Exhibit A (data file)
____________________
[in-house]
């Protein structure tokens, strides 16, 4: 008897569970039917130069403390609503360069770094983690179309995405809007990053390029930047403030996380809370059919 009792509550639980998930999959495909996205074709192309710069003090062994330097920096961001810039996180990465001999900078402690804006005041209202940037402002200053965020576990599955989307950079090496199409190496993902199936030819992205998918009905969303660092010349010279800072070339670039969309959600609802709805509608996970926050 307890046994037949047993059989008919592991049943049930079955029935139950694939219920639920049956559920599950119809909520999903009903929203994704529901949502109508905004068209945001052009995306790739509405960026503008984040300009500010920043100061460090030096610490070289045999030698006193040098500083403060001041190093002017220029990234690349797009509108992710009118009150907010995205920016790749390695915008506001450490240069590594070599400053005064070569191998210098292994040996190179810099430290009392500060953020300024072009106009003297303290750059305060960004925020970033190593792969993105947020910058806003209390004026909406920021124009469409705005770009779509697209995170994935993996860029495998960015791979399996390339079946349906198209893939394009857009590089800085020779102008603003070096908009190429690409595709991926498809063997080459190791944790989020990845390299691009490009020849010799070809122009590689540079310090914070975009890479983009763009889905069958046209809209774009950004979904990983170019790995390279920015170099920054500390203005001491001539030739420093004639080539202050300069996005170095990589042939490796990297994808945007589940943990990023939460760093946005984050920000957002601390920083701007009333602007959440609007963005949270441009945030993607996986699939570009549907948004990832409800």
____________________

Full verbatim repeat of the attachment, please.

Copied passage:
[in-house]
């Protein structure tokens, strides 16, 4: 008897569970039917130069403390609503360069770094983690179309995405809007990053390029930047403030996380809370059919 009792509550639980998930999959495909996205074709192309710069003090062994330097920096961001810039996180990465001999900078402690804006005041209202940037402002200053965020576990599955989307950079090496199409190496993902199936030819992205998918009905969303660092010349010279800072070339670039969309959600609802709805509608996970926050 307890046994037949047993059989008919592991049943049930079955029935139950694939219920639920049956559920599950119809909520999903009903929203994704529901949502109508905004068209945001052009995306790739509405960026503008984040300009500010920043100061460090030096610490070289045999030698006193040098500083403060001041190093002017220029990234690349797009509108992710009118009150907010995205920016790749390695915008506001450490240069590594070599400053005064070569191998210098292994040996190179810099430290009392500060953020300024072009106009003297303290750059305060960004925020970033190593792969993105947020910058806003209390004026909406920021124009469409705005770009779509697209995170994935993996860029495998960015791979399996390339079946349906198209893939394009857009590089800085020779102008603003070096908009190429690409595709991926498809063997080459190791944790989020990845390299691009490009020849010799070809122009590689540079310090914070975009890479983009763009889905069958046209809209774009950004979904990983170019790995390279920015170099920054500390203005001491001539030739420093004639080539202050300069996005170095990589042939490796990297994808945007589940943990990023939460760093946005984050920000957002601390920083701007009333602007959440609007963005949270441009945030993607996986699939570009549907948004990832409800």